UGANDA, Kampala | Real Muloodi News | The government, through the Minister of Works and Transport, General Edward Katumba, has promised to continue supporting surveyors through their Association, the Institution of Surveyors in Uganda (ISU), and their regulatory body, the Surveyors Registration Board (SRB).
This happened while officiating a Pre-Annual General Meeting for surveyors held at Imperial Royale Hotel in Kampala. The theme of this year’s conference was ‘Sustainable Urban Development; The Role of Land and Built Environment Professionals.’
General Katumba told surveyors that government is aware of the need to review the legal framework governing the surveyors.
“We appreciate that a lot still has to be done especially in supporting with reviewing the legal framework for the surveyors, right from engaging our sister Ministry of Lands, Housing and Urban Development as regards to delegating my Ministry with the legal formulation process, especially for the quality surveyors. We will also show support with the Lands Ministry as it tables the Valuation Bill and Amendments to the Survey Act,” he noted.
He added that surveyors play an important role, especially with the land. He says as experts in land and environmental matters, surveyors, are essential to the country’s development.
He advised surveyors especially in the private sector to understand the role they play in strengthening the fundamentals of the economy which include infrastructure of energy, transport, water, oil and gas among others.
He pledged that as a ministry, they will continue to provide the strategic direction in land-related infrastructure development, saying the bulk of the construction must be undertaken by private surveyors.
“Government also continues to recognize and appreciate the role of surveyors. For example in 2019 the section of Valuation in Ministry of Lands, Housing, and Urban Development was upgraded to a full department of valuation with the objective of streamlining the valuation services offered in the country, all which will contribute to growth of the profession. I am optimistic that the same kind of growth will expand to other surveyors and land surveyors. I pledge full support.” Katumba said.
He said that his ministry will continue to open its doors to the discussion of relevant regulations and rekindle Bills that, when enacted will go a long way in streamlining the Surveying profession.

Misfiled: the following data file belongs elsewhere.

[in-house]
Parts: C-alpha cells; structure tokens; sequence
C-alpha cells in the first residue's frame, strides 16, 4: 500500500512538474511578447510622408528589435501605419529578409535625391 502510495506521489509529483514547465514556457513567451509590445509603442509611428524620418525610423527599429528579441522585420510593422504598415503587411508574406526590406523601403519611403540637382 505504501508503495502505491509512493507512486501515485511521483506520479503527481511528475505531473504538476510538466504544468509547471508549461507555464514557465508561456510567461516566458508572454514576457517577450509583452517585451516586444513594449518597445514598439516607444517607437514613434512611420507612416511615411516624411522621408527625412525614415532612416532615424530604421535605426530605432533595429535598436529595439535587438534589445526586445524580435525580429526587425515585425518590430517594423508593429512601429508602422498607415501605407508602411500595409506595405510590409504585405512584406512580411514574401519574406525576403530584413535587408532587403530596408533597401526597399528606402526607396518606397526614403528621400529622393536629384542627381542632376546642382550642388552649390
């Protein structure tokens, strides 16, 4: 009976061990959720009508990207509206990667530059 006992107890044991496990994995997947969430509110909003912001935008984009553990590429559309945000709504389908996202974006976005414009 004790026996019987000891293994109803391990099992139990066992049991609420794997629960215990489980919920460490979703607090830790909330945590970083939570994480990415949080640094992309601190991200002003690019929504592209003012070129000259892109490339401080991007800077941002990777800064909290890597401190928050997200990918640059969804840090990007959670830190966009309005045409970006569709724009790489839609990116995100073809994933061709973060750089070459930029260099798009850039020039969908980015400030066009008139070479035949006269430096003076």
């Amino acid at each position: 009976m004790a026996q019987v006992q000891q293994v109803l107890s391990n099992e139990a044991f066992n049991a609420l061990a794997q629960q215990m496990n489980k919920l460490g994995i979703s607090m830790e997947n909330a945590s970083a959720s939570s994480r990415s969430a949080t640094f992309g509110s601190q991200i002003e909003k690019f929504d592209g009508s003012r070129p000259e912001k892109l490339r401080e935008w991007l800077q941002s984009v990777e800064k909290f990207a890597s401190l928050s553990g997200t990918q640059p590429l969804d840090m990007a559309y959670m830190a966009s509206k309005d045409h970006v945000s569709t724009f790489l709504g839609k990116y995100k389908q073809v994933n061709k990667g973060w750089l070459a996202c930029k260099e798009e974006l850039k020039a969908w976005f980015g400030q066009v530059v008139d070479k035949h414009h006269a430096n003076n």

Dr Nathan Kibwami, the president of ISU noted that as surveyors, they still have several challenges with many people masquerading in their profession who are not qualified, which creates a bad image.
He noted that massive sensitisation is still lacking in guiding the public on who the right surveyor is.
“We need new and, or updated laws to match up to the current surveying practices. We are often attacked and injured or killed while on duty – the recent incident being in Karamoja where our colleagues (mining surveyors) were attacked, and the earlier one last year in Gomba are only a few examples. We, therefore, need support from you, the government and relevant ministries. The role of the surveying professionals in the economic development of this country is paramount, and they should be supported,” he said.
Kibwami called for the expedition of the appointment of the Surveyors’ Registration Board, which is mandated by the Surveyors Registration Act (1974) by the Minister of Lands as it is in her mandate.
“Our regulatory Head is the Surveyors Registration Board, mandated by the Surveyors Registration Act (1974). Unfortunately we are yet to have a new board, as the previous term has expired (Rhetorically, we are currently Headless),” he said.
He noted that the ISU is a professional association that brings together land surveying, valuation surveying, quality surveying, mining and hydrological surveying professionals in Uganda, composing over 1600 members (25% women) who range from technicians to graduates, professional associates, professional members and fellows.
Kibwami concluded that “the world is grappling with how to achieve sustainable development goals, whereas, in Uganda, our National Development Plan 3 also emphasises programs on sustainable urbanisation. As professionals, what better place can we gather to chat about such agenda, other than a Pre-AGM conference like this.”
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